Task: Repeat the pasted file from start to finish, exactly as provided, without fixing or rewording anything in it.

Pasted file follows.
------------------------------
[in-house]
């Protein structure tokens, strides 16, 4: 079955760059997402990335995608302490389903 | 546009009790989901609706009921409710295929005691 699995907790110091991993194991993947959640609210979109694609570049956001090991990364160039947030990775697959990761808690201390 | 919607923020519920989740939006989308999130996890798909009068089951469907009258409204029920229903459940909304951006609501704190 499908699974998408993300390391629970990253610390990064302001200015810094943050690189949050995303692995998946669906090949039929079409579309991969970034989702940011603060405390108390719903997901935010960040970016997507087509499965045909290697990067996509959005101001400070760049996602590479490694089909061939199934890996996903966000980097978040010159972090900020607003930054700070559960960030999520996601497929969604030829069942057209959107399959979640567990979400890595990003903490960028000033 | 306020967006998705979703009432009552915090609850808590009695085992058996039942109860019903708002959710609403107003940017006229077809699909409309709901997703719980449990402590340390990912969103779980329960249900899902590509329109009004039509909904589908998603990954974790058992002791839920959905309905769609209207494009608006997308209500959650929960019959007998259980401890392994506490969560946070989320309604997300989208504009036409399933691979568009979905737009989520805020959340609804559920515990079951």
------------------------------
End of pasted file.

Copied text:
[in-house]
């Protein structure tokens, strides 16, 4: 079955760059997402990335995608302490389903 | 546009009790989901609706009921409710295929005691 699995907790110091991993194991993947959640609210979109694609570049956001090991990364160039947030990775697959990761808690201390 | 919607923020519920989740939006989308999130996890798909009068089951469907009258409204029920229903459940909304951006609501704190 499908699974998408993300390391629970990253610390990064302001200015810094943050690189949050995303692995998946669906090949039929079409579309991969970034989702940011603060405390108390719903997901935010960040970016997507087509499965045909290697990067996509959005101001400070760049996602590479490694089909061939199934890996996903966000980097978040010159972090900020607003930054700070559960960030999520996601497929969604030829069942057209959107399959979640567990979400890595990003903490960028000033 | 306020967006998705979703009432009552915090609850808590009695085992058996039942109860019903708002959710609403107003940017006229077809699909409309709901997703719980449990402590340390990912969103779980329960249900899902590509329109009004039509909904589908998603990954974790058992002791839920959905309905769609209207494009608006997308209500959650929960019959007998259980401890392994506490969560946070989320309604997300989208504009036409399933691979568009979905737009989520805020959340609804559920515990079951």